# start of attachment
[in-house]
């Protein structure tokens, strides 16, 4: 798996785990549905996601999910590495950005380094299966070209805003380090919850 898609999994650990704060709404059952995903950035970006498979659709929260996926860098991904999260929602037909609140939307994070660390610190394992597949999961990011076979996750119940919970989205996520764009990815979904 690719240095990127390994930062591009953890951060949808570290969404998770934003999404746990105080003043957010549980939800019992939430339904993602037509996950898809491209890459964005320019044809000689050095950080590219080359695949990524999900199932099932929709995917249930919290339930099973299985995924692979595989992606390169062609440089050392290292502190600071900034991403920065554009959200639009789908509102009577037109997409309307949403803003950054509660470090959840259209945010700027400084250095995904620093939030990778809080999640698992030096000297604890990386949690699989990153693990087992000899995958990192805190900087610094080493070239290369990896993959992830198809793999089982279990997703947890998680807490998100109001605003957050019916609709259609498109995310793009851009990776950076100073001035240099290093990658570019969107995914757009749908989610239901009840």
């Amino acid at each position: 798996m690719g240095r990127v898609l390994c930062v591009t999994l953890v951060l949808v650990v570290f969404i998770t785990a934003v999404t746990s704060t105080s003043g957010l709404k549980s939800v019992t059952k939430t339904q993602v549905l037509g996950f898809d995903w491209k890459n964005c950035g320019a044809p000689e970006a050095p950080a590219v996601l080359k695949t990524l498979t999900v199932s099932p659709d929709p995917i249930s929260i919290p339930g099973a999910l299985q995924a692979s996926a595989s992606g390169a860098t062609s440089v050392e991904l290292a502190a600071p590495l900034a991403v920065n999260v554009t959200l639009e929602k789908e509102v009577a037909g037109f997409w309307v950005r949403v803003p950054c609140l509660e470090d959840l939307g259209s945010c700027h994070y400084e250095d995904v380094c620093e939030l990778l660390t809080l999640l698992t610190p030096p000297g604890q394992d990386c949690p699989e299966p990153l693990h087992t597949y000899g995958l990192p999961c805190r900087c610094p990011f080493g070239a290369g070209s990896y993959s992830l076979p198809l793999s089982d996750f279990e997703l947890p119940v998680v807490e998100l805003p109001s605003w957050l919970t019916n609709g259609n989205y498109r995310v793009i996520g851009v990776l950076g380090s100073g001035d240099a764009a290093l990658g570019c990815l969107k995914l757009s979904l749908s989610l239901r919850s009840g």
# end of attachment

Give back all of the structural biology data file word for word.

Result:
[in-house]
């Protein structure tokens, strides 16, 4: 798996785990549905996601999910590495950005380094299966070209805003380090919850 898609999994650990704060709404059952995903950035970006498979659709929260996926860098991904999260929602037909609140939307994070660390610190394992597949999961990011076979996750119940919970989205996520764009990815979904 690719240095990127390994930062591009953890951060949808570290969404998770934003999404746990105080003043957010549980939800019992939430339904993602037509996950898809491209890459964005320019044809000689050095950080590219080359695949990524999900199932099932929709995917249930919290339930099973299985995924692979595989992606390169062609440089050392290292502190600071900034991403920065554009959200639009789908509102009577037109997409309307949403803003950054509660470090959840259209945010700027400084250095995904620093939030990778809080999640698992030096000297604890990386949690699989990153693990087992000899995958990192805190900087610094080493070239290369990896993959992830198809793999089982279990997703947890998680807490998100109001605003957050019916609709259609498109995310793009851009990776950076100073001035240099290093990658570019969107995914757009749908989610239901009840």
């Amino acid at each position: 798996m690719g240095r990127v898609l390994c930062v591009t999994l953890v951060l949808v650990v570290f969404i998770t785990a934003v999404t746990s704060t105080s003043g957010l709404k549980s939800v019992t059952k939430t339904q993602v549905l037509g996950f898809d995903w491209k890459n964005c950035g320019a044809p000689e970006a050095p950080a590219v996601l080359k695949t990524l498979t999900v199932s099932p659709d929709p995917i249930s929260i919290p339930g099973a999910l299985q995924a692979s996926a595989s992606g390169a860098t062609s440089v050392e991904l290292a502190a600071p590495l900034a991403v920065n999260v554009t959200l639009e929602k789908e509102v009577a037909g037109f997409w309307v950005r949403v803003p950054c609140l509660e470090d959840l939307g259209s945010c700027h994070y400084e250095d995904v380094c620093e939030l990778l660390t809080l999640l698992t610190p030096p000297g604890q394992d990386c949690p699989e299966p990153l693990h087992t597949y000899g995958l990192p999961c805190r900087c610094p990011f080493g070239a290369g070209s990896y993959s992830l076979p198809l793999s089982d996750f279990e997703l947890p119940v998680v807490e998100l805003p109001s605003w957050l919970t019916n609709g259609n989205y498109r995310v793009i996520g851009v990776l950076g380090s100073g001035d240099a764009a290093l990658g570019c990815l969107k995914l757009s979904l749908s989610l239901r919850s009840g």